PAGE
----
A Tribute to the First Assamese Gramophone Record Singer
"In 1924, when he was all of 24 years, Prafulla Chandra Borooah had to convince His Masters Voice Gramophone Record company that Assamese songs will sell on their own merit and were not inferior to Bengali songs."
By Jahnabi Phookan
A promise made to his dying father led to the first Gramophone record songs in Assamese in 1924. The dying father was Assam’s Sangeetacharya Lakshiram Borooah , who set the annotation for Assamese music and left his legacy with the Sangit Sadhana and the Sangit Kosh. The young man was Prafulla Chandra Borooah of Sibsagar, Assam.
Few know that a decade earlier, the Sangeetacharya was to go to Calcutta to record Assamese songs on the Gramophone. It was his dream to appear in the music exams of Trinity College of Music in Calcutta and publish a self-composed book on comparative studies on Western, Indian and Assamese music. But destiny willed otherwise and he fell to an illness which took his life. Prafulla Chandra was 14 years old. He had lost his mother when he was five years old. For ten years, he and his younger brother grew up in straitened circumstance among kindly relatives.
Such were the greats those days that it was Pandit Madan Mohan Malviya, Founder and Charles A King, Principal of the Benares Hindu University who were instrumental in furthering Prafulla Chandra’s education. They allowed him free admission in the Engineering degree course. A rent-free single seater hostel room was provided to facilitate his practice. The principal gave him an allowance of ten rupees monthly and would come over to the room often to listen to his violin.
In 1924, when he was all of 24 years, Prafulla Chandra Borooah had to convince His Masters Voice Gramophone Record company that Assamese songs will sell on their own merit and were not inferior to Bengali songs. The very first Assamese Gramophone record songs were Kiyano Pahora Asamiya Hera Sirokal Ashila Swadhin and some of the others were - Aji Bondoki Sandere Samagat Beerata Naranarayanan Rupa and Asoma Sushma Kamrupa Jayatu Janani Dharitri Duhita which was all set to tune by him. In 1928 and 1930, Prafulla Chandra Borooah went on to record four more songs each in the second and third recording of Assamese songs on Gramophone.
Returning to Assam, Prafulla Chandra got immersed in the world of theatre and music.
He was the Borgohain in Joymoti, the first Assamese celluloid in 1935. His brother Phunu
Borooah was the famous Gadapani and his two sons played Lai and Lesai . He was a constant
companion of Jyotiprasad Agarwala and the film’s memorable last song Luitare Pani Jabi O Boi
was set to tune on the latter’s instructions that the audience must leave the film misty eyed .....
By then, Prafulla Chandra and his brother had tried their hand on road building, sleepers for the
railways, dredging the river , trading in rice and other commodities to finally being able to start
their fledgling tea plantations.
Straddling both the worlds of music and commerce , Prafulla Chandra often said that when he
earned his first Five Hundred Rupees, he was forced to choose “ between Goddess Saraswati or
Goddess Lakshmi. He chose the latter and entered the tea industry where unlike his peers in the
tea industry, of Rai Bahadurs and their ilk, Prafulla Chandra Borooah was a first generation tea
planter, industrialist and proud of his humble beginnings.
In a career spanning various capacities as Vice President of Tea Board, as Chairman ‘Borooah Committee on Tea industry’, as Director, Assam Financial Corporations Ltd, as Director, Assam Petrochemicals Ltd , as Director , Assam Tea Corporation Ltd, there is a story to be recounted on his Chairmanship of the Assam Film (Finance & Development) Corporation Ltd .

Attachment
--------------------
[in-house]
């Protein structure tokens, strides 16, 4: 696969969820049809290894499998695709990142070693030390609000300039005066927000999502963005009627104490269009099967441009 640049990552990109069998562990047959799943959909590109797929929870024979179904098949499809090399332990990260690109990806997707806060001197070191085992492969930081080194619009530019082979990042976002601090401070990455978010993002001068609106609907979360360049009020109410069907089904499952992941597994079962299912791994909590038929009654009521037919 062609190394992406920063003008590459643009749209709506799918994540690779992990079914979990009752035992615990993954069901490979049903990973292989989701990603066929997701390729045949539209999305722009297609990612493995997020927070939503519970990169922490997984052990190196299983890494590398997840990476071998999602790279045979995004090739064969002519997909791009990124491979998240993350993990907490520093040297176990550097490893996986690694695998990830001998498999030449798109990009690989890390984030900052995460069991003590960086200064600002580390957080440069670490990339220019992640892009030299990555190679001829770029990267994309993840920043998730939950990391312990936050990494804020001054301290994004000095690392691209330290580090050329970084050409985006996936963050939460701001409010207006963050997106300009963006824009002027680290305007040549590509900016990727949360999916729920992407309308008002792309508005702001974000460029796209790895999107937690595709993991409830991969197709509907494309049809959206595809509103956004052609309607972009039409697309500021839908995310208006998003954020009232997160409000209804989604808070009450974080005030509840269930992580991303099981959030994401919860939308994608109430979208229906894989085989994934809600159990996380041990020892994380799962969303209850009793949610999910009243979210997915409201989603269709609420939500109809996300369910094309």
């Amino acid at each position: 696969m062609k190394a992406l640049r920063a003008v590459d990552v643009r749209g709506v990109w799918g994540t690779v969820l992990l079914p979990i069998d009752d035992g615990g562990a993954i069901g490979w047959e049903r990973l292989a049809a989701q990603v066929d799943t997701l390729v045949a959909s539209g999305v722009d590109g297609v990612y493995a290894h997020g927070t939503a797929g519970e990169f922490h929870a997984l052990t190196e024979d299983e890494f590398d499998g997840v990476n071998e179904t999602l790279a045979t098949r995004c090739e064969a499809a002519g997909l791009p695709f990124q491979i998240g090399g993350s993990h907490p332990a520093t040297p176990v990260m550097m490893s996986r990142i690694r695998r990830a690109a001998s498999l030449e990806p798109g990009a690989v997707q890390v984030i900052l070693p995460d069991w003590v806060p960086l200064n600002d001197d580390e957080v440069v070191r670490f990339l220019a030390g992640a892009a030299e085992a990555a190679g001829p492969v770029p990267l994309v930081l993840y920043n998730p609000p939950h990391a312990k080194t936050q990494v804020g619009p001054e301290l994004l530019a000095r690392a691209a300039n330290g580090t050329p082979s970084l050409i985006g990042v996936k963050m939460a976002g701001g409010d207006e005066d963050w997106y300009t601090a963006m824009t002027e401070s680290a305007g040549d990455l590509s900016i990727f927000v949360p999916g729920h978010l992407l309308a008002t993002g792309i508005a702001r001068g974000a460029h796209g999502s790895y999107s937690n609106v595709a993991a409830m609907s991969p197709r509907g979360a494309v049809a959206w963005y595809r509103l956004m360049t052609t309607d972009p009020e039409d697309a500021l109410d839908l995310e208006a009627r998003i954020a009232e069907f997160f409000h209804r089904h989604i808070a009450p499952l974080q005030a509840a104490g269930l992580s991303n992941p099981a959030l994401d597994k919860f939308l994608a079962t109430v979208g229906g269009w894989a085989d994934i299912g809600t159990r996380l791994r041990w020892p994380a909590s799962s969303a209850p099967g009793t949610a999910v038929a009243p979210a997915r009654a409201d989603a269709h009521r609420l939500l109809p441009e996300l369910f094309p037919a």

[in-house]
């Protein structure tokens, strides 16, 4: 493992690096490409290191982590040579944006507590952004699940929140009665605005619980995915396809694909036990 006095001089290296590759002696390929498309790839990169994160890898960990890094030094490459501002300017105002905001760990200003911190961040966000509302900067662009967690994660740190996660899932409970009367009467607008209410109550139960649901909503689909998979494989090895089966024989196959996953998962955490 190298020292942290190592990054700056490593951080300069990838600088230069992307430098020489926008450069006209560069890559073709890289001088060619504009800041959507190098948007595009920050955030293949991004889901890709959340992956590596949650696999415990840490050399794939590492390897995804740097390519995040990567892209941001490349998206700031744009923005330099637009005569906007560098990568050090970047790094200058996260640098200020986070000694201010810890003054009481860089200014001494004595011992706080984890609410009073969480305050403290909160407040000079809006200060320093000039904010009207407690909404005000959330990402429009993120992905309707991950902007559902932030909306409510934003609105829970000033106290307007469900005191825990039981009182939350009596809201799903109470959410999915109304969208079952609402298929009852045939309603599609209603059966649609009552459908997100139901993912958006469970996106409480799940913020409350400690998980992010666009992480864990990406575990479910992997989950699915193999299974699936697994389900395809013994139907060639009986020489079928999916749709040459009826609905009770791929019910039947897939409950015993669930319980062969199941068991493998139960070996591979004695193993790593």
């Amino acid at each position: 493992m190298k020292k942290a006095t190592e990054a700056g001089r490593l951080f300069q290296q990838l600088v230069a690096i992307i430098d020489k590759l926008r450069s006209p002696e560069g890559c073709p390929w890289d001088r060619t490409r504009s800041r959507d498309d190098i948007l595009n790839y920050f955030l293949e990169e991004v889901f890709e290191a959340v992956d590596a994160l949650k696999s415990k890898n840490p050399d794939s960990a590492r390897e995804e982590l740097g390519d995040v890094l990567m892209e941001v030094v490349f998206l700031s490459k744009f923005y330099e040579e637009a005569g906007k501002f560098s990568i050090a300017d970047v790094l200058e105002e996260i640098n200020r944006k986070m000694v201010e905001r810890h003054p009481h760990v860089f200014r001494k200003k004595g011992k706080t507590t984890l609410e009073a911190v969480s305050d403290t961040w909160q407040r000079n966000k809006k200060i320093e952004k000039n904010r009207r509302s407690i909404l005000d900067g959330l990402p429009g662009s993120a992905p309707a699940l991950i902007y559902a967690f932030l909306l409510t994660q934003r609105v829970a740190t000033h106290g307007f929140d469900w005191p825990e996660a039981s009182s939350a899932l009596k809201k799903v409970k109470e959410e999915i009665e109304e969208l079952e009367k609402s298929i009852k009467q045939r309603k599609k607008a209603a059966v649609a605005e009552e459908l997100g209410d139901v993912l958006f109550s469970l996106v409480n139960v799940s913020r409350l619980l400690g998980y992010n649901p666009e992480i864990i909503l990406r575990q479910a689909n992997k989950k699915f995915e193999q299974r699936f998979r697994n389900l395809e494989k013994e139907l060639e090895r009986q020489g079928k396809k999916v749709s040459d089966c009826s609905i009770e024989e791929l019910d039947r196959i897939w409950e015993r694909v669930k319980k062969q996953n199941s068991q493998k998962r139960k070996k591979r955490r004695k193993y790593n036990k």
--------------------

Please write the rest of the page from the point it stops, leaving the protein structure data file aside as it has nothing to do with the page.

As he was a self made man , there was nothing that impressed Prafulla Chandra more than a man’s true worth. One such young man with a dream was filmmaker Jahnu Barua. He wanted to make his film but he had no collateral to pledge with Assam Film Finance & Development Corporation Ltd .
Jahnu was being turned down but he was tenacious. He arranged to meet Prafulla Chandra in the aircraft on his way to Calcutta .He narrated his lack of collateral which stood between him and his dream of making a film. Prafulla Chandra listened quietly then pronounced, “ Your talent will be your collateral”. The funds were sanThe funds were sanctioned and there was no looking back since then. Jahnu Barua’s talent truly proved to be his collateral . Years later, Jahnu Barua was proud to become Prafulla Chandra Borooah’s grand son-in-law.
Today, among his other contributions to Assam , PC Borooah’s name lives on in the PC Borooah Childrens’ Chess Academy . It was his eldest daughter-in-law Lakhimi Borooah who set up the The PC Borooah Educational and Charitable Society, with a modest bequest of Rs 1 lakh gifted by him on his death. The idea of holding Chess competitions for children was Lakhimi Borooah’s brainchild and the was the first of its kind, when it started off in 1988 . To celebrate such a man, Lakhimi Borooah also set up the PC Borooah Chess Academy which pioneered chess education for children in Assam in 2000. It is under the aegis of this Academy now that the Childrens’ Chess competitions are held , both as national and as International Fide rated events.
PC Borooah was a staunch Congressman and Member of Parliament (1957-67), first generation tea planter and industrialist. Besides being the Assamese Gramophone record singer in 1924, he was also a thespian, playing the Borgohain in Joymoti, the first Assamese celluloid in 1935 . Borooah was the first to broadcast the first Assamese Radio Drama Been Boragi –from the Calcutta Station of All India radio in 1936. And it is Prafulla Chandra Borooah who composed the music for the immortal lyrics of “ Luitare Pani Jabi O Boi” in Joymoti.